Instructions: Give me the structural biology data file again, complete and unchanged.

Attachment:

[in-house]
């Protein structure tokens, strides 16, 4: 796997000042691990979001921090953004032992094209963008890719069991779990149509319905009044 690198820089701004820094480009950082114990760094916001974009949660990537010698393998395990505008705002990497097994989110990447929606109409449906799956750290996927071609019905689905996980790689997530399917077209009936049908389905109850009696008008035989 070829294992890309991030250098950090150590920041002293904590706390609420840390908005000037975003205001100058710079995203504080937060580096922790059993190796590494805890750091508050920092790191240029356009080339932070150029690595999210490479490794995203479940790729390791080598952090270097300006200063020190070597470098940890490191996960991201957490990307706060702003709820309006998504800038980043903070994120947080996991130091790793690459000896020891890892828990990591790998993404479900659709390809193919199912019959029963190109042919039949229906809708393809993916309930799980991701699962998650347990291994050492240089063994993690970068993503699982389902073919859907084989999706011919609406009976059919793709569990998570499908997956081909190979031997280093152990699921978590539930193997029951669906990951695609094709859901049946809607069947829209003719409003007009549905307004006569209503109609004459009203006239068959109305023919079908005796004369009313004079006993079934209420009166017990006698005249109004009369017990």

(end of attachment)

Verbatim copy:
[in-house]
């Protein structure tokens, strides 16, 4: 796997000042691990979001921090953004032992094209963008890719069991779990149509319905009044 690198820089701004820094480009950082114990760094916001974009949660990537010698393998395990505008705002990497097994989110990447929606109409449906799956750290996927071609019905689905996980790689997530399917077209009936049908389905109850009696008008035989 070829294992890309991030250098950090150590920041002293904590706390609420840390908005000037975003205001100058710079995203504080937060580096922790059993190796590494805890750091508050920092790191240029356009080339932070150029690595999210490479490794995203479940790729390791080598952090270097300006200063020190070597470098940890490191996960991201957490990307706060702003709820309006998504800038980043903070994120947080996991130091790793690459000896020891890892828990990591790998993404479900659709390809193919199912019959029963190109042919039949229906809708393809993916309930799980991701699962998650347990291994050492240089063994993690970068993503699982389902073919859907084989999706011919609406009976059919793709569990998570499908997956081909190979031997280093152990699921978590539930193997029951669906990951695609094709859901049946809607069947829209003719409003007009549905307004006569209503109609004459009203006239068959109305023919079908005796004369009313004079006993079934209420009166017990006698005249109004009369017990």